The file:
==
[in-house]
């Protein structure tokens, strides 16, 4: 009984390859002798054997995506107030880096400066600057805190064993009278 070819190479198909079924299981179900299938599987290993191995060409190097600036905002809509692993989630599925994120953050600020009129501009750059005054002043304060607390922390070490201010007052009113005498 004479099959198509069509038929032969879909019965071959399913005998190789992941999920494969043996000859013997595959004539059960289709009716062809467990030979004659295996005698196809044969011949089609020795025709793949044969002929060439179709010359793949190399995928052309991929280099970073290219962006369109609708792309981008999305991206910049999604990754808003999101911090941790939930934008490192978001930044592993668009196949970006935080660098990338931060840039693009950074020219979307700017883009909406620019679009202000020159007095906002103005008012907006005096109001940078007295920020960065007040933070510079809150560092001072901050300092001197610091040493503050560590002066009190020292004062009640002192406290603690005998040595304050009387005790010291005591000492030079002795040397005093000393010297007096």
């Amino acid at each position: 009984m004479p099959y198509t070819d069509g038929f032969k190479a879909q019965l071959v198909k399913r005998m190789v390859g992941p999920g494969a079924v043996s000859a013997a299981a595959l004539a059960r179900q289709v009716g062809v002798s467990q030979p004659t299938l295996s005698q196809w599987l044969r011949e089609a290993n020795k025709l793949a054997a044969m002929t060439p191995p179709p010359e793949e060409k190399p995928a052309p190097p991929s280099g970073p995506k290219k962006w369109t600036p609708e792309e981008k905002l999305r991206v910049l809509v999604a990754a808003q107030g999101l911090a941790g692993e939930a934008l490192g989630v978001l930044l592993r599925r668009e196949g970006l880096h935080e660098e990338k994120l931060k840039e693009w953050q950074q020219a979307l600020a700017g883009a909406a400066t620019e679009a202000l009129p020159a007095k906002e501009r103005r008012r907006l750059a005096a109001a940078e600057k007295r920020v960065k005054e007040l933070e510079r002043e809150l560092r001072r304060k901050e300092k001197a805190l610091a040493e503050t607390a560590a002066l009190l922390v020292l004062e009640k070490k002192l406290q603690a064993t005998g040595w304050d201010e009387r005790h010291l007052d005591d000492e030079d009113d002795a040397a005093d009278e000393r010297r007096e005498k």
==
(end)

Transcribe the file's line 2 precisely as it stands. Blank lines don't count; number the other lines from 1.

């Protein structure tokens, strides 16, 4: 009984390859002798054997995506107030880096400066600057805190064993009278 070819190479198909079924299981179900299938599987290993191995060409190097600036905002809509692993989630599925994120953050600020009129501009750059005054002043304060607390922390070490201010007052009113005498 004479099959198509069509038929032969879909019965071959399913005998190789992941999920494969043996000859013997595959004539059960289709009716062809467990030979004659295996005698196809044969011949089609020795025709793949044969002929060439179709010359793949190399995928052309991929280099970073290219962006369109609708792309981008999305991206910049999604990754808003999101911090941790939930934008490192978001930044592993668009196949970006935080660098990338931060840039693009950074020219979307700017883009909406620019679009202000020159007095906002103005008012907006005096109001940078007295920020960065007040933070510079809150560092001072901050300092001197610091040493503050560590002066009190020292004062009640002192406290603690005998040595304050009387005790010291005591000492030079002795040397005093000393010297007096």